For example, if someone was arguing with their spouse and the spouse slapped them, the person could argue that they were provoked into killing their spouse. However, if they went to their spouse’s workplace and shot them in front of other people, it would be harder to argue that they were provoked.
Infancy is a defense that can be used if the accused is under the age of seven. This defense is based on the idea that young children cannot understand that their actions are wrong.
To use this defense, the accused must prove that they were under the age of seven at the time of the crime.
Mistaken identity is a defense that can be used if the accused was misidentified as the perpetrator. To use this defense, the accused must show that there is a reasonable possibility that they were misidentified.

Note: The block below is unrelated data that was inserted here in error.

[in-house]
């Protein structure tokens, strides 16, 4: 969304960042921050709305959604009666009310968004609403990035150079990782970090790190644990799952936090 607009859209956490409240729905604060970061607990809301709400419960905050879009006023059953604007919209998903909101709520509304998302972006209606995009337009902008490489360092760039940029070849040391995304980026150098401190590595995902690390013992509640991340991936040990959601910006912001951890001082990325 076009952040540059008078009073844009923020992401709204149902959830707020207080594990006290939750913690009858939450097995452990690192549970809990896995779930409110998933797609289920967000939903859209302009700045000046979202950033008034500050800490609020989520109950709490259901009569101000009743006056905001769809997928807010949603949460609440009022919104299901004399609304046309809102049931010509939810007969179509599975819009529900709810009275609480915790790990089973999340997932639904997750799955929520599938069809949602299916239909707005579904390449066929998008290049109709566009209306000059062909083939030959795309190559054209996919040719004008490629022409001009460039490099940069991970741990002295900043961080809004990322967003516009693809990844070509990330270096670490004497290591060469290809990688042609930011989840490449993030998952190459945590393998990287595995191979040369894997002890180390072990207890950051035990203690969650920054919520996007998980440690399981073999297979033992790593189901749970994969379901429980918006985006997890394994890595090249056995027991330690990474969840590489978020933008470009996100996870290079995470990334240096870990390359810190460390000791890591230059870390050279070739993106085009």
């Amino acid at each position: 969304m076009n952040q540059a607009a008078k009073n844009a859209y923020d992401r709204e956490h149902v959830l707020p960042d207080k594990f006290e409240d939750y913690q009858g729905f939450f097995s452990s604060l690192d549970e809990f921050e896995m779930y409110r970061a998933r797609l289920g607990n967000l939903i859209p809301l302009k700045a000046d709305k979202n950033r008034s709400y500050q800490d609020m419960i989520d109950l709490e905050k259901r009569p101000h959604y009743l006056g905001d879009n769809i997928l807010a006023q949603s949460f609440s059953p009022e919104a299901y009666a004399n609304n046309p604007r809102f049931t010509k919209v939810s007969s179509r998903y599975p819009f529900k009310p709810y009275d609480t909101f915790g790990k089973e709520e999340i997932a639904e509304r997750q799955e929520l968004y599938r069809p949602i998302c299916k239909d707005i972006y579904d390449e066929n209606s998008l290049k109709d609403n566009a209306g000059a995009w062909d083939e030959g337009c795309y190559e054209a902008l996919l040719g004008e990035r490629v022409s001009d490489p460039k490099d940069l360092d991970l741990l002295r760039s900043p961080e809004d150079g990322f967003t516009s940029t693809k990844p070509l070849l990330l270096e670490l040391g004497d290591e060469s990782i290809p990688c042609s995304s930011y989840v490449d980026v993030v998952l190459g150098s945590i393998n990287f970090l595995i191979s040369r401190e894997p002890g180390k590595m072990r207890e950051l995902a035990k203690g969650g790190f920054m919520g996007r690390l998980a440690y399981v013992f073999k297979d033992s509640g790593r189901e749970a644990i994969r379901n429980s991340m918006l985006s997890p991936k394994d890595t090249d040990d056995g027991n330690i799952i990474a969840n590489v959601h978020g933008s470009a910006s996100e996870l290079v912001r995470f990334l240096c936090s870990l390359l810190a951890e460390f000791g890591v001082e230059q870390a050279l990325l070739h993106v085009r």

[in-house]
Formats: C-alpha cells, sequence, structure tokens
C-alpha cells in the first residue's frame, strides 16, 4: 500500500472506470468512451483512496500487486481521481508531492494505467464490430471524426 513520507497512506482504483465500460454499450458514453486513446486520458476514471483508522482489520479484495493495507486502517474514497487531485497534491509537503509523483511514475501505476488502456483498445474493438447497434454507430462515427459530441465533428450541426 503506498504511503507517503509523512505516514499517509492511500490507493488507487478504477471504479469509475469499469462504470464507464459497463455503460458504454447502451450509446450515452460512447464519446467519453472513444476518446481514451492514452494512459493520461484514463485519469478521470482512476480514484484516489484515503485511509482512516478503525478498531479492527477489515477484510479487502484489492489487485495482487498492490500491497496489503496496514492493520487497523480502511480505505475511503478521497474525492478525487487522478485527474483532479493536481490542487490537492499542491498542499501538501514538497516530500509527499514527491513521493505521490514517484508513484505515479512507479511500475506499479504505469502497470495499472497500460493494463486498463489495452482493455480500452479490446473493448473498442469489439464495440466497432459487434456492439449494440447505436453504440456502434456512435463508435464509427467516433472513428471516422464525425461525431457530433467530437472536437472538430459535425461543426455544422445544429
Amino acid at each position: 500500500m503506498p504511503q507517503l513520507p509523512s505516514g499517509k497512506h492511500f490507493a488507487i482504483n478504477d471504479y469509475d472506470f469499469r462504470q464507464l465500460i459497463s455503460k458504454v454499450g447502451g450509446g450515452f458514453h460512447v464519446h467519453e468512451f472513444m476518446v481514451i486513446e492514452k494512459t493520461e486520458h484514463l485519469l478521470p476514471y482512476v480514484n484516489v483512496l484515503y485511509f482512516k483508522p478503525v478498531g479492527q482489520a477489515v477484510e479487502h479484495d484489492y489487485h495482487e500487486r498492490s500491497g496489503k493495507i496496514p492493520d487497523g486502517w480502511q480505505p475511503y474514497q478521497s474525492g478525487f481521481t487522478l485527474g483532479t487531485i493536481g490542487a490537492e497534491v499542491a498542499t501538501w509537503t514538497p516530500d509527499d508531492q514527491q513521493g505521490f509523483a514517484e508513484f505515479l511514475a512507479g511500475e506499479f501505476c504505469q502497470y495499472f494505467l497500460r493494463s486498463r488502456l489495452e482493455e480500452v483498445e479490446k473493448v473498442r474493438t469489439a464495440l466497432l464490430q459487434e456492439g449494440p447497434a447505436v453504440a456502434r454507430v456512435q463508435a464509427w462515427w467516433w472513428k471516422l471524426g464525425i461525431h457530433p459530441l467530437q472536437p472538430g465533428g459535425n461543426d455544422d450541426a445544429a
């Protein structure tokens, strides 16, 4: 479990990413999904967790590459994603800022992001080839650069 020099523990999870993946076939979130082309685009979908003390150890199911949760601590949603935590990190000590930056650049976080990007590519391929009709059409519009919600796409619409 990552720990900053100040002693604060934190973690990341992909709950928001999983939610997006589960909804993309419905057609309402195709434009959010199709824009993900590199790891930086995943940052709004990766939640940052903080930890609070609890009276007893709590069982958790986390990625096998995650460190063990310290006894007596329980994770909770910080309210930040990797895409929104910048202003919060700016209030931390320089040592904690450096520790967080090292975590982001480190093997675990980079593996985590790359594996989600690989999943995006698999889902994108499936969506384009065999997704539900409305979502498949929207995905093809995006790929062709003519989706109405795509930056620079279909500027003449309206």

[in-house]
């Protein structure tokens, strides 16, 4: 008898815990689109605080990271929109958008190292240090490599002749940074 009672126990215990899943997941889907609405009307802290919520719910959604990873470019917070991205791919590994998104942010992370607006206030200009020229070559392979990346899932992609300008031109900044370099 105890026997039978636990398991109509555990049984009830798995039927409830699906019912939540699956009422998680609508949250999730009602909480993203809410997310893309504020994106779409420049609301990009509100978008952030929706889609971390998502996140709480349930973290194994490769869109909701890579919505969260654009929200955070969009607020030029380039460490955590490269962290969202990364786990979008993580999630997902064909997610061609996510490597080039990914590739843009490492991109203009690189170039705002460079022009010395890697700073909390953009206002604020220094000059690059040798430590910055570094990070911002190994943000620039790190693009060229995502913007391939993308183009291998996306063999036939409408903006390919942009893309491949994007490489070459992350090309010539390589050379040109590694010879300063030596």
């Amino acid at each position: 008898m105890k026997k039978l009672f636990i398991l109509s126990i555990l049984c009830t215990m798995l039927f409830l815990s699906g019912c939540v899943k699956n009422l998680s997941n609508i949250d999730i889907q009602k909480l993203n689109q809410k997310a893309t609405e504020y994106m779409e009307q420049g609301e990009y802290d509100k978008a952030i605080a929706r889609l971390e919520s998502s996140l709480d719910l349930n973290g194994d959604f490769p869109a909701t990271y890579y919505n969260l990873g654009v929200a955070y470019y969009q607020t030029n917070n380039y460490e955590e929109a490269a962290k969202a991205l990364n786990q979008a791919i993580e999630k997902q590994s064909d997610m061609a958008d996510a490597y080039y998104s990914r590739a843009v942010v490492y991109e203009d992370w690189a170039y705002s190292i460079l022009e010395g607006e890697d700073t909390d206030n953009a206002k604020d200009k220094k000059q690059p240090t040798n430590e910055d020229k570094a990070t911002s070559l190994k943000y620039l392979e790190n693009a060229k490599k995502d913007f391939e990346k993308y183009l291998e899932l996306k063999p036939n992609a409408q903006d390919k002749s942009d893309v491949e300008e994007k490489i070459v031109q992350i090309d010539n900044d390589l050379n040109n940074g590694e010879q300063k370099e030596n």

For example, if the only evidence against the accused is witness testimony, and there are several people who could have committed the crime, the accused could argue that they were misidentified.
Battered Woman Syndrome
Battered woman syndrome is a defense that can be used by women who have killed their abusive partners. This defense is based on the idea that these women have been subjected to so much abuse that they reasonably believe they are in danger of being killed.
To use this defense, the accused must prove that they were in an abusive relationship and that they reasonably believed they were in danger of being killed.